• Seattle Citizen says

        Seattle Citizen: Last time I checked, the lack of new affordable housing supply has forced rich people into those old homes. How many affordable old buildings in desirable neighborhoods in Seattle do you know of?

        They’re all over the place. If people are paying the rents, then by definition they are “affordable.” Look, if you don’t want a building with parking, there are plenty of them in town, and you know it.

      • Bernie says

        Income vs housing cost, its the worst ratio in the nation.

        Not even close but nice addition to the False Encyclopedia of Urbanism.

      • Mike Orr says

        Pretty much all buildings built since the 1940s have parking. Between 1929-1945 there was little construction because of the Depression and War. So you have to go back to the 1920s to find buildings without parking. They exist, especially on southwest Capitol Hill and a few in the U-district, but they are not “many”, and their number is shrinking every year.

        Most of the places on Capitol Hill I’ve seen charge for parking separately, while further out it’s more likely to be included. (I lived in a small 1960s building on NW 65th Street that included parking.)

  13. Seattle Citizen says

    Ah, taxes on the poor, benefiting the rich. And here I thought you were going to be writing about the new tolls on the 520 Executive Highway. Guess not!

    • Nathanael says

      The poor will drive out of their way to avoid 520, for fairly obvious reasons. That makes those into tolls on the rich benefiting the rich. Not sure that’s wise either but anyway.

  14. meanie says

    We need to start addressing the issue that cars, and driving are not a right, they are a privilege. And the way we pay for the infrastructure that supports them is a massive entitlement program, that props up industries that in turn push for more roads.

    Its a painful loop perpetuated by the idea that living without cars, a relatively new invention, is somehow impossible.

    This is america right? If you want a car, go ahead and pay for it, but stop complaining about your rights that don’t exist.

    • Seattle Citizen says

      If you want mass transit, don’t ask the drivers of automobiles for a subsidy. Pay your own way for a change.

      • Cameron says

        Exactly. Are you entitled to your subsidies more than we are? Money ends up in your wallet via a vast economic situation that transit is an integral part of, don’t try to pretend it’s 1830 and every buck you make comes from every crop you plant. It’s all interrelated, and transit is the method that makes the system work best.

      • Mike Orr says

        Does Seattle Citizen support any kind of subsidized mass transit? Or does he think we should cancel it all and everyone should drive? Does he believe our roads could handle the congestion if 90% of bus riders drove?

        (Note: unsubsidized mass transit is not feasable; it failed in the last century. And the US is not the third world where ubiquidous jitneys and taxis charging 50c for an unsafe ride and not departing until they’re full are feasable. Of course, subsidized transit for the disabled is more justified than for the masses, but transit for the masses is a more interesting question to discuss.)

        A car is transportation, not transit. Transportation is what vehicles intrinsically do. Transit is a mobility service that one entity provides to an entire class of people (generally the public, but perhaps workers at a company or patrons on an excursion trip).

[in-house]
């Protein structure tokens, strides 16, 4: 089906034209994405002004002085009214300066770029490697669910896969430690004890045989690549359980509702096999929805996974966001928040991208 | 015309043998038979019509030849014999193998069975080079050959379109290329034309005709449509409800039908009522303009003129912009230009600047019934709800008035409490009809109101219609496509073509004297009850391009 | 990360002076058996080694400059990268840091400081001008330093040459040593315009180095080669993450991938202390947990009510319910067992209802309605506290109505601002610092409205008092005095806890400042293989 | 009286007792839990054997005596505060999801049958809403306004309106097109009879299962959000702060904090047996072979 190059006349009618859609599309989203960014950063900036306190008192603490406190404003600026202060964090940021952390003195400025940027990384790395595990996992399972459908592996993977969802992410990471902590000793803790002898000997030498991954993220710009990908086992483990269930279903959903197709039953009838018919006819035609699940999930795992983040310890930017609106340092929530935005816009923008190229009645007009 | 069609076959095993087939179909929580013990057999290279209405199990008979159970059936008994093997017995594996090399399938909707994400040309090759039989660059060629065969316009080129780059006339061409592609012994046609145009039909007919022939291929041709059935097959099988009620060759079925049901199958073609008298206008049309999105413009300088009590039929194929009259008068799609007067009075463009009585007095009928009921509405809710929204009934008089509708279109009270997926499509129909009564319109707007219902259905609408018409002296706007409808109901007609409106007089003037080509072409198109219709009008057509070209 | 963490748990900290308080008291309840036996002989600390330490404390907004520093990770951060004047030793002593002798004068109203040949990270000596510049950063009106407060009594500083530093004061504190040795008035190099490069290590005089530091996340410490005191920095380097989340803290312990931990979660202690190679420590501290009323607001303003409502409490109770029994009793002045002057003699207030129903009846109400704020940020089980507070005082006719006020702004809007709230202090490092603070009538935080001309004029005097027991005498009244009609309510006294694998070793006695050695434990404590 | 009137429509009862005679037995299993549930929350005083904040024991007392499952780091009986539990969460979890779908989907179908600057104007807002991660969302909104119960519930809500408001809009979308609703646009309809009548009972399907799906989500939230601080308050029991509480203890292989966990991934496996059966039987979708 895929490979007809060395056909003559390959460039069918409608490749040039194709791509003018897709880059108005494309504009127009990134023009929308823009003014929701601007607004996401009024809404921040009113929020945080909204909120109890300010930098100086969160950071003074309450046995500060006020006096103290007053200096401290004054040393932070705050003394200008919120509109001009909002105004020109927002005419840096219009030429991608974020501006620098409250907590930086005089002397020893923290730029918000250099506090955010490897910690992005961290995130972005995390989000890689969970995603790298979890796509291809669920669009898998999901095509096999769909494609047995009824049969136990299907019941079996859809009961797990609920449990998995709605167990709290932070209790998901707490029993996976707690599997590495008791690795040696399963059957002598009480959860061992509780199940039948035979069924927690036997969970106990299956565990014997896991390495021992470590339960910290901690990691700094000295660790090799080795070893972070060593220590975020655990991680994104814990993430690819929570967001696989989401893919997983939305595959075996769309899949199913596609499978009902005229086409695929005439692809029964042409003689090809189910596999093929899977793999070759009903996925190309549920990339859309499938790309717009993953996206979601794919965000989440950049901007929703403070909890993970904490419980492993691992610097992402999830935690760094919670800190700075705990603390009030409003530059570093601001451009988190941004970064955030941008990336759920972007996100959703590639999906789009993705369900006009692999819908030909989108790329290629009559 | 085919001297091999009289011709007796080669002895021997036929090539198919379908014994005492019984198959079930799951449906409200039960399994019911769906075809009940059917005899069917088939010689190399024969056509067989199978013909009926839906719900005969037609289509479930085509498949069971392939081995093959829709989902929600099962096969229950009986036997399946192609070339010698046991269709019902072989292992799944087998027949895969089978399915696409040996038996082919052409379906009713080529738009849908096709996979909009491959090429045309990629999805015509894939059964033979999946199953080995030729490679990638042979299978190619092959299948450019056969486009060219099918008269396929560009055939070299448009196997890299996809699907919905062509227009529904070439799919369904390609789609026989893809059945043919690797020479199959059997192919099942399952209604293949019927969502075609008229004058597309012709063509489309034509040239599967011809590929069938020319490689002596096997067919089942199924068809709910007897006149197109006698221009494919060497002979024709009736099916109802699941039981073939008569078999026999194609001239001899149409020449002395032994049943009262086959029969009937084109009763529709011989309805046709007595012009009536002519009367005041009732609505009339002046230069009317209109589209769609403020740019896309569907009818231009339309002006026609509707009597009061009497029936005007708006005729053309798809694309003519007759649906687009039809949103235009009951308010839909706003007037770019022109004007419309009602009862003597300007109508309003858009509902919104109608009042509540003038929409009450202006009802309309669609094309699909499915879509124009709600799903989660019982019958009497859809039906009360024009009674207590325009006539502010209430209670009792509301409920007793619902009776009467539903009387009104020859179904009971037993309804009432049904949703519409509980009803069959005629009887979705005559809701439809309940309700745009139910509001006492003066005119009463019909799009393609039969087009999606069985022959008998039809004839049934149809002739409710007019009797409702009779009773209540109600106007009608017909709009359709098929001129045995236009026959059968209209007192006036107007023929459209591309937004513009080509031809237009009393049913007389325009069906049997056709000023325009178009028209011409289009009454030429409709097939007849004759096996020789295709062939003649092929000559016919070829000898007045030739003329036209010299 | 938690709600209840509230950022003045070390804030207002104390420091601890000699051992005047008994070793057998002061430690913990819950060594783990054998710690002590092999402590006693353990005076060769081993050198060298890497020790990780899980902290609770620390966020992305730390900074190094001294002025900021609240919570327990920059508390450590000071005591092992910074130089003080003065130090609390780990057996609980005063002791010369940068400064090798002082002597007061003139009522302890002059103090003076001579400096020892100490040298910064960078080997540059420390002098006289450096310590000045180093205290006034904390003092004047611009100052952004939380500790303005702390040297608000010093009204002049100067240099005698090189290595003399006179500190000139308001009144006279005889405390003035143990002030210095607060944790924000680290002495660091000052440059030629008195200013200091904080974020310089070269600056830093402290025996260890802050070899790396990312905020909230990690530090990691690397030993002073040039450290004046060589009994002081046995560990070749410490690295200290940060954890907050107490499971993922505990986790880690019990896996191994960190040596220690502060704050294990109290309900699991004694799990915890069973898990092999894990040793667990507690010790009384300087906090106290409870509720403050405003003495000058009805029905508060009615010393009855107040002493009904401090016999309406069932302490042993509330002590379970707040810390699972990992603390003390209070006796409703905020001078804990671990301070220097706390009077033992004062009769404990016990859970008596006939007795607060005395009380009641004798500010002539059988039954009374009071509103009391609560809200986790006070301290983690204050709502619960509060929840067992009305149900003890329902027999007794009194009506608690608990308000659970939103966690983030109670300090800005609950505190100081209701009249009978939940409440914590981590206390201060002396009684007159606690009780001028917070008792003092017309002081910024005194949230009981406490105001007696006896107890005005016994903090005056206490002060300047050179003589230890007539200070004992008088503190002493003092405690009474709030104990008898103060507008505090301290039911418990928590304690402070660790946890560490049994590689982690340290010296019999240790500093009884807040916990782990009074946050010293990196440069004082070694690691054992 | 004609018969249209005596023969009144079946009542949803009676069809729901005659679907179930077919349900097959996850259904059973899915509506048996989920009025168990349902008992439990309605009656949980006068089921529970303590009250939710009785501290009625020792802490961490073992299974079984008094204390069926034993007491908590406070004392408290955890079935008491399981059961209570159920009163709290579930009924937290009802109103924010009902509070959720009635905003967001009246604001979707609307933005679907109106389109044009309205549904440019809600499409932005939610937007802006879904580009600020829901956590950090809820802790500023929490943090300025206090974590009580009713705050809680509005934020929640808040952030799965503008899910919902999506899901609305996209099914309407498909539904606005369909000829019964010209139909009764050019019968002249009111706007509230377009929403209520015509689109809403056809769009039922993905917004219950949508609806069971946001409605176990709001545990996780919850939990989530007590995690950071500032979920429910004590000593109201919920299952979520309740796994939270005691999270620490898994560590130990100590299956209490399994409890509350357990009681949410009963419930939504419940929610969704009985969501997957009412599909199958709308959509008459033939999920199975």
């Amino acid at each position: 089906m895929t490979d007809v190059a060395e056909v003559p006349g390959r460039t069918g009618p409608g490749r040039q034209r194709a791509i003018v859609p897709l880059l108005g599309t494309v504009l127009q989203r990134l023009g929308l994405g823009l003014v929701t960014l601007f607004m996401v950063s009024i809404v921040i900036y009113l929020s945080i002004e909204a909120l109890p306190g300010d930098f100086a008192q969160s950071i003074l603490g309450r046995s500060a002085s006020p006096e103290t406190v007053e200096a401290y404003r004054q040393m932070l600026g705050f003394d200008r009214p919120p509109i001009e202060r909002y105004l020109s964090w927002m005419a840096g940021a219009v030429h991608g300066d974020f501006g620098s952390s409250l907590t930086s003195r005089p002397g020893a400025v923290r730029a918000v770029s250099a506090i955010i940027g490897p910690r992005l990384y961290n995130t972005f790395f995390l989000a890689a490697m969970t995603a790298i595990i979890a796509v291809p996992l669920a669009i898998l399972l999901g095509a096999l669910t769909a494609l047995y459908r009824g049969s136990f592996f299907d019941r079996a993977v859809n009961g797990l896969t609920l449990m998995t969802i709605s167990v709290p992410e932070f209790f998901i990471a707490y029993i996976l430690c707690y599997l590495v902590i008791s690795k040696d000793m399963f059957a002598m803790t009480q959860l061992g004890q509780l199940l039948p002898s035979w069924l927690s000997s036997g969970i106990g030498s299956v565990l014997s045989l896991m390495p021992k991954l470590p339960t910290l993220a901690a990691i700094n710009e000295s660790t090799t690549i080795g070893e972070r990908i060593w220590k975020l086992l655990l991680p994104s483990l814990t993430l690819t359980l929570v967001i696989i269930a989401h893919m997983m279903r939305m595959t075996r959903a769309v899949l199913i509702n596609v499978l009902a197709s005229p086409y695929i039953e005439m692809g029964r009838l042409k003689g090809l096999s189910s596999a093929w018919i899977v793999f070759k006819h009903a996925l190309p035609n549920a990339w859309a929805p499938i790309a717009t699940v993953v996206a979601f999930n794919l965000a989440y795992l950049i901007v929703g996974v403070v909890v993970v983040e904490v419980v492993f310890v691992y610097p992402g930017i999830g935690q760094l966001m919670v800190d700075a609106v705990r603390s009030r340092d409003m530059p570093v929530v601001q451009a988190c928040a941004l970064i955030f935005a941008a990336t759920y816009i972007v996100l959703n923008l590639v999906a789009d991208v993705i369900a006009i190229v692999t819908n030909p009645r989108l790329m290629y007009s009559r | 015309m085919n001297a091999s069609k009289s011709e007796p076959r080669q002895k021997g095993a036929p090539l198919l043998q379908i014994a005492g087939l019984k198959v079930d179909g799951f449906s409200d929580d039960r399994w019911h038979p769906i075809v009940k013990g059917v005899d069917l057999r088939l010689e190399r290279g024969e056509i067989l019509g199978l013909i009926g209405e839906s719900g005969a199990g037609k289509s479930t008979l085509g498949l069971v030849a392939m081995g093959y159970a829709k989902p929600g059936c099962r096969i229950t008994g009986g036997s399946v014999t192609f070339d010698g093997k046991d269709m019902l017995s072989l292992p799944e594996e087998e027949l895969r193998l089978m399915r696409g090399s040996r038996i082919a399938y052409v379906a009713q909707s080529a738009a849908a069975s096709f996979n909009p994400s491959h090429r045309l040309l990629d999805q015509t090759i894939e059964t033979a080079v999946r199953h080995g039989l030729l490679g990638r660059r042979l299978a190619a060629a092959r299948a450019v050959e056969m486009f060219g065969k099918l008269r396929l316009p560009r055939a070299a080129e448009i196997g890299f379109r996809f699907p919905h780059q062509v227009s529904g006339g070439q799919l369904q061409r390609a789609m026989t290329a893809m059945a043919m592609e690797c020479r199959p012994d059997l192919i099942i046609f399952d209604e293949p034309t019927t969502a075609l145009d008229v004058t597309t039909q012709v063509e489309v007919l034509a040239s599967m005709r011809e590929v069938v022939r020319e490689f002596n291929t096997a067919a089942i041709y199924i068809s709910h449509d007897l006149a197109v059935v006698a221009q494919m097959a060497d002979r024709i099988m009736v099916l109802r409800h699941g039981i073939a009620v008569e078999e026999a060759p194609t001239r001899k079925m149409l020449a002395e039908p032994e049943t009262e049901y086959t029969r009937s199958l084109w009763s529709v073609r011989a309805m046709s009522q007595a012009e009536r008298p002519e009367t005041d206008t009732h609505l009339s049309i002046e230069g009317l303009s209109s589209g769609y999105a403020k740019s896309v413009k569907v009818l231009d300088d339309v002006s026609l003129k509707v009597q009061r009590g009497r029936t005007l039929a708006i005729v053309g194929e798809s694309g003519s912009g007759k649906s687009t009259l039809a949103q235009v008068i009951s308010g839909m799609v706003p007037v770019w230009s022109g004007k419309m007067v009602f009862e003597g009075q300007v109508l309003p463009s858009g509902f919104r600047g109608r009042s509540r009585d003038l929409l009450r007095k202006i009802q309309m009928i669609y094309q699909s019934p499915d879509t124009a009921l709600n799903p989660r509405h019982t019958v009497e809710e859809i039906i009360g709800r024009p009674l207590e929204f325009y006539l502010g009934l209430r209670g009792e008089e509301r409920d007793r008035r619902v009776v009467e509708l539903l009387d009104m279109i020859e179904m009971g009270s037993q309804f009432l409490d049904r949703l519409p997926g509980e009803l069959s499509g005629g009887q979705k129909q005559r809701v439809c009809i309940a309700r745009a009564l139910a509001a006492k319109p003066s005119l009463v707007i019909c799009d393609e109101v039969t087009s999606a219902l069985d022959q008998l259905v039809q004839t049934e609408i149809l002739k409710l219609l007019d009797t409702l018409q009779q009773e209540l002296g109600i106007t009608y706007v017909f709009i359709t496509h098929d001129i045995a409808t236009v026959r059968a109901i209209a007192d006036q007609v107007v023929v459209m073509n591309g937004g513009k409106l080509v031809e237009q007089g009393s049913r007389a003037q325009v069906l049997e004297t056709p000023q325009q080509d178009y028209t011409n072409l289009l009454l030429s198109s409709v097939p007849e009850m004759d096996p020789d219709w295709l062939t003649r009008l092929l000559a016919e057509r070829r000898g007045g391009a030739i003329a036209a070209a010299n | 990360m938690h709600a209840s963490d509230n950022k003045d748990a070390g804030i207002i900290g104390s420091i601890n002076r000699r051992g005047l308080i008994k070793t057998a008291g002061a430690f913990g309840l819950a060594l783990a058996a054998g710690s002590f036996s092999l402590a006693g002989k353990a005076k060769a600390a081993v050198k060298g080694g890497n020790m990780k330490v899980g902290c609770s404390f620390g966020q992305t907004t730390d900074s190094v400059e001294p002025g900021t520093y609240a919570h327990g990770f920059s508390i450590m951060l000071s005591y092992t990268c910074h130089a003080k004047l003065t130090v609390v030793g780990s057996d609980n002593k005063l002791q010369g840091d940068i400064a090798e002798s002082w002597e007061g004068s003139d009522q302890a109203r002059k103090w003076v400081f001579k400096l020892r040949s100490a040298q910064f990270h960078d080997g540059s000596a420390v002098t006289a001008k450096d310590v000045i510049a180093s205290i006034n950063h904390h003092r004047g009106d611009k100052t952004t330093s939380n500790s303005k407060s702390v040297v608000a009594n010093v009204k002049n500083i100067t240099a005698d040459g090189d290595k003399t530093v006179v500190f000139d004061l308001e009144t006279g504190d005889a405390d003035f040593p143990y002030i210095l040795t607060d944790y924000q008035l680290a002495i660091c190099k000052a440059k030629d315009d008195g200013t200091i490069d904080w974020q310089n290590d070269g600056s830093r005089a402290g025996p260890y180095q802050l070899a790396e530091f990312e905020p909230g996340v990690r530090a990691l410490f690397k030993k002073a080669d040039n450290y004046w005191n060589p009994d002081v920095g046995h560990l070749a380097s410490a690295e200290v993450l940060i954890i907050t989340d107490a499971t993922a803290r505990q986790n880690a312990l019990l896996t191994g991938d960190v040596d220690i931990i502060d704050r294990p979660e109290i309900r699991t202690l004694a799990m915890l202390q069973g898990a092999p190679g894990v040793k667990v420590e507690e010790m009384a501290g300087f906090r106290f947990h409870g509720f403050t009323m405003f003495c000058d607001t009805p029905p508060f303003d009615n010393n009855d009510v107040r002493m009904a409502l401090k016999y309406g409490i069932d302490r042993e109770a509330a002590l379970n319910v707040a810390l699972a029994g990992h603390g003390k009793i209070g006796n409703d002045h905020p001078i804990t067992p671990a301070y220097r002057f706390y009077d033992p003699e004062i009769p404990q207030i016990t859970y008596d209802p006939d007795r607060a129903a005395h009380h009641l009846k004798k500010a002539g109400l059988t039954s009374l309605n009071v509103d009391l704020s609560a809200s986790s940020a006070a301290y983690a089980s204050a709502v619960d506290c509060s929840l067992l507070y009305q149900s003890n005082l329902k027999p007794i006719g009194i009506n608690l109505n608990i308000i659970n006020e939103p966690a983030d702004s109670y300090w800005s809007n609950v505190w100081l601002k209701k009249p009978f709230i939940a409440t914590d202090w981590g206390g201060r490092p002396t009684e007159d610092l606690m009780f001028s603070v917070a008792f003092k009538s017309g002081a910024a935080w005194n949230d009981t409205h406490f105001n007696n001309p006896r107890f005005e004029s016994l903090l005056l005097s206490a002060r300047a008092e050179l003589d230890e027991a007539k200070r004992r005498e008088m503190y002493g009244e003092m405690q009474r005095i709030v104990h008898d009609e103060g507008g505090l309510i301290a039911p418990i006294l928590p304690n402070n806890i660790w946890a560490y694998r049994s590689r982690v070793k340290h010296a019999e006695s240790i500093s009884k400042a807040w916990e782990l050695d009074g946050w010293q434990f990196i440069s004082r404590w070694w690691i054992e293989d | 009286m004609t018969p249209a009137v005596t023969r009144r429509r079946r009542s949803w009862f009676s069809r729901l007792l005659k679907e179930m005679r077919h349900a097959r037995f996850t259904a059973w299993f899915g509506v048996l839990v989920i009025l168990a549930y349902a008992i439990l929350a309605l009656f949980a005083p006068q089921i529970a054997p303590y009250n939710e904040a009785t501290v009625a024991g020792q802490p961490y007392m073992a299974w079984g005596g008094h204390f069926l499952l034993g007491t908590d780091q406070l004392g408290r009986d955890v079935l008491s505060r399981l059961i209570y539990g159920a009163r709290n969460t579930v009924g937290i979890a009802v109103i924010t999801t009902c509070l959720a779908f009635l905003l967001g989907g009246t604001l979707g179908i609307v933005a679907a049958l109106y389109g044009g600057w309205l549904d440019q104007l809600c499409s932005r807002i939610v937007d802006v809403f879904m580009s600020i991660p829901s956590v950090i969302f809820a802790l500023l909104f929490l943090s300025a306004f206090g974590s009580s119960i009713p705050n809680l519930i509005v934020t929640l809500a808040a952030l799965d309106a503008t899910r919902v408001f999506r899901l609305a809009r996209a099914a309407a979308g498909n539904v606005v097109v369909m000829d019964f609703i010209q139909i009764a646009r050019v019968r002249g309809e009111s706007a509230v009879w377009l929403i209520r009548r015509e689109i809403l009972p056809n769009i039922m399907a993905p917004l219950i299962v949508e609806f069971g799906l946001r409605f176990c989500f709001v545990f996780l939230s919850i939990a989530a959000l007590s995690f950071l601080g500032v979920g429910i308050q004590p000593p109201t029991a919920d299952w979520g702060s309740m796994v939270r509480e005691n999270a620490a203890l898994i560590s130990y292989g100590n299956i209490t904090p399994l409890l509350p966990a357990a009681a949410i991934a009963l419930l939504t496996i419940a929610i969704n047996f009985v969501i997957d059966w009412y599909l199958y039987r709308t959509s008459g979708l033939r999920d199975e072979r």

15. RossB says

    I think you have this just about right, but I would quibble with a couple of things. First of all, this pushes up the cost of renting. It does nothing to the cost of owning a house. When the cost of rent goes up, so does the value of a house. Therefore, the “tax” is on renters, and those looking to buy a house, plain and simple. You could do the same thing by simply taxing new housing development (say, $10,000 a unit) and putting the money into public services.

    The people who benefit are those that use street parking. To a lesser extent, those that use public parking in general also benefit, because there is more available, or it is cheaper.

    It is not so clear that people who drive necessarily benefit. To a certain extent, the additional cost to build new housing likely limits new housing, and that probably limits the number of cars. In other words, less housing means less people which means less cars. On the other hand, it likely adds to the number of people who park their car inside the city, as opposed to outside it.

    In other words, if you use public parking, you likely benefit from this “tax”. If you drive, but park in a lot (or at home) then maybe you don’t.

    • Bernie says

      You could do the same thing by simply taxing new housing development (say, $10,000 a unit) and putting the money into public services.

      That’s already the case, it’s called the real estate excise tax. It would be about $10,000 on a $560,000 dwelling. Not sure of the exact rate, used to be 1.78% a few years ago.

      • RossB says

        Yes, but that applies to all real estate. The “parking tax” only applies to new development.

  16. asdf says

    I would like to see more residential parking spaces be versatile, so that people who choose not to park a car there can use the space to park bikes and related equipment, or use the space for general storage.

    Currently, unless you buy a single-family home with an enclosed garage, this is very difficult to find.

  17. Butch says

    There is plenty of affordable housing – for rent or purchase – in the Rainier Valley. Not sure what the code word “desirable neighborhood” means but if it means affordable then the RV is that.

    • Geoff says

      “Desirable neighborhood” = trendy mid to upscale part of town with plenty of 20 something hipsters. IE Capitol Hill, Queen Anne, etc.